Home > News From the Field > New Massachusetts law allows domestic violence, sex assault victims to vacate leases without penalties
New Massachusetts law allows domestic violence, sex assault victims to vacate leases without penalties
By Martin Finucane
Governor Deval Patrick today signed a bill into law that will allow domestic violence and sexual assault victims to vacate their lease or rental agreements without financial penalties.
The bill, “An Act Relative to Housing Rights for Victims of Domestic Violence, Rape, Sexual Assault, and Stalking,” also allows victims to cite their situation as a defense in eviction proceedings, the governor’s office said.
“We must do all we can to protect victims of sexual and domestic violence,” Patrick said in a statement. Patrick was joined when he signed the bill by Lieutenant Governor Timothy Murray and other supporters of the bill at a State House signing ceremony, the governor’s office said.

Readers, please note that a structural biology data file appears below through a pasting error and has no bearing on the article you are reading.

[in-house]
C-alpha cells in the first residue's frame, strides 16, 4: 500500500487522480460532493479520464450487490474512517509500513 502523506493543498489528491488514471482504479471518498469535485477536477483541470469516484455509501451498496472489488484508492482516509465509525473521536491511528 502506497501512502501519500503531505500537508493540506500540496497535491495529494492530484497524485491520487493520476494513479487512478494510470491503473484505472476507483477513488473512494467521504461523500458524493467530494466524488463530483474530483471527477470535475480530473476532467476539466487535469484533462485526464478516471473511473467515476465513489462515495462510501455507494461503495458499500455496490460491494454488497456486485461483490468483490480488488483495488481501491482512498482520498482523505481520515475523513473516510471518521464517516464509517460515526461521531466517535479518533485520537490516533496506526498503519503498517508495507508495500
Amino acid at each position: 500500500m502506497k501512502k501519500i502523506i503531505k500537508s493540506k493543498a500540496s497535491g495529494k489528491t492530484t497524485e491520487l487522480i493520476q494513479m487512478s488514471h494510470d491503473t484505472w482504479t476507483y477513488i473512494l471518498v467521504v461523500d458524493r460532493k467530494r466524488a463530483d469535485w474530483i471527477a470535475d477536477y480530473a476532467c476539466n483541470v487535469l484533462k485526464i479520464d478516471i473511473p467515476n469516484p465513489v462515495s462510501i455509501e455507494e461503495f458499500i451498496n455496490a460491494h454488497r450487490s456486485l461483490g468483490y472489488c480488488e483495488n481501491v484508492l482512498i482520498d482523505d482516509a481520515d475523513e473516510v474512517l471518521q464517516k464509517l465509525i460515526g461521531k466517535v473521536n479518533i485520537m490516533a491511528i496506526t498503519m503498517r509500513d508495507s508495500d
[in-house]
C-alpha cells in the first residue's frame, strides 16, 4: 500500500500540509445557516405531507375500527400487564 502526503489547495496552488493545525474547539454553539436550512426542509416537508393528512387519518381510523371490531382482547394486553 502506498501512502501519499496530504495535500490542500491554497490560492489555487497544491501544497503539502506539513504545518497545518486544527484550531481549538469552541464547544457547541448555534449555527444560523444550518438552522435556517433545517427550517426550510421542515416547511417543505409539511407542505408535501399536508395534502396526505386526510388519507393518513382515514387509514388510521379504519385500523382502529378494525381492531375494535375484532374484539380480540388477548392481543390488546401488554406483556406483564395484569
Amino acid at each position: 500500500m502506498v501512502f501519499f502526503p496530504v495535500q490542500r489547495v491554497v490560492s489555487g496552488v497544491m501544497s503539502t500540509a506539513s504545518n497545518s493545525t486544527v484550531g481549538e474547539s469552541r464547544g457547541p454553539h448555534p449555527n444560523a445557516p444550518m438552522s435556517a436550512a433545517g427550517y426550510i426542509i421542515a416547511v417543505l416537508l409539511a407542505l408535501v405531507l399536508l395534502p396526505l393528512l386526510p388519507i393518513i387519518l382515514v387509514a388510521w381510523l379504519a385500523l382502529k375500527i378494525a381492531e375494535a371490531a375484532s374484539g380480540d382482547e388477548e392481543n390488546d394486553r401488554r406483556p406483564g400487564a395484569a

Victims of sexual and domestic violence often encounter financial and legal barriers when they need to leave their homes, the governor’s office said. They may also face discrimination from prospective landlords. The legislation was designed to provide the victims with protections while also protecting owners’ property rights.
“This new law will provide important protections to victims of domestic violence, sexual abuse and stalking by giving them the ability to choose whether to stay in their residences or move without having to weigh their personal safety against financial considerations,” state Senator Cynthia Creem said in the statement.
The bill also contains a provision for changing the locks when a victim who is a tenant believes there is an imminent threat.